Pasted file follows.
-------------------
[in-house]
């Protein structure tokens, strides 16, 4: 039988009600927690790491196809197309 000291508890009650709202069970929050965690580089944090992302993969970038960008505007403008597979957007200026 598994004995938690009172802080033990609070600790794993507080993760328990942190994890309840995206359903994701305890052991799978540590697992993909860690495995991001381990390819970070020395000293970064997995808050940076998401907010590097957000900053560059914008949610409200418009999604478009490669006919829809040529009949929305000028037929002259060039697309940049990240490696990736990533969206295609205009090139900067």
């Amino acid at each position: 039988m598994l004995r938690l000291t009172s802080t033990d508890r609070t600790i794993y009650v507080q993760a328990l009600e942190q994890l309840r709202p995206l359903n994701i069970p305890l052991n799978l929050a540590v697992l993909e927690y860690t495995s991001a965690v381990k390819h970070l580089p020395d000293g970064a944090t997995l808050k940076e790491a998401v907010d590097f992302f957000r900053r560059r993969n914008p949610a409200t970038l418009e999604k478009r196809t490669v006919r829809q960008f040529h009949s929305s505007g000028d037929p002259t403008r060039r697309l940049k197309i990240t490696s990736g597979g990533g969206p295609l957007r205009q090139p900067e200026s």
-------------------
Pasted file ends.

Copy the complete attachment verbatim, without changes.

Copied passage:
[in-house]
């Protein structure tokens, strides 16, 4: 039988009600927690790491196809197309 000291508890009650709202069970929050965690580089944090992302993969970038960008505007403008597979957007200026 598994004995938690009172802080033990609070600790794993507080993760328990942190994890309840995206359903994701305890052991799978540590697992993909860690495995991001381990390819970070020395000293970064997995808050940076998401907010590097957000900053560059914008949610409200418009999604478009490669006919829809040529009949929305000028037929002259060039697309940049990240490696990736990533969206295609205009090139900067």
């Amino acid at each position: 039988m598994l004995r938690l000291t009172s802080t033990d508890r609070t600790i794993y009650v507080q993760a328990l009600e942190q994890l309840r709202p995206l359903n994701i069970p305890l052991n799978l929050a540590v697992l993909e927690y860690t495995s991001a965690v381990k390819h970070l580089p020395d000293g970064a944090t997995l808050k940076e790491a998401v907010d590097f992302f957000r900053r560059r993969n914008p949610a409200t970038l418009e999604k478009r196809t490669v006919r829809q960008f040529h009949s929305s505007g000028d037929p002259t403008r060039r697309l940049k197309i990240t490696s990736g597979g990533g969206p295609l957007r205009q090139p900067e200026s």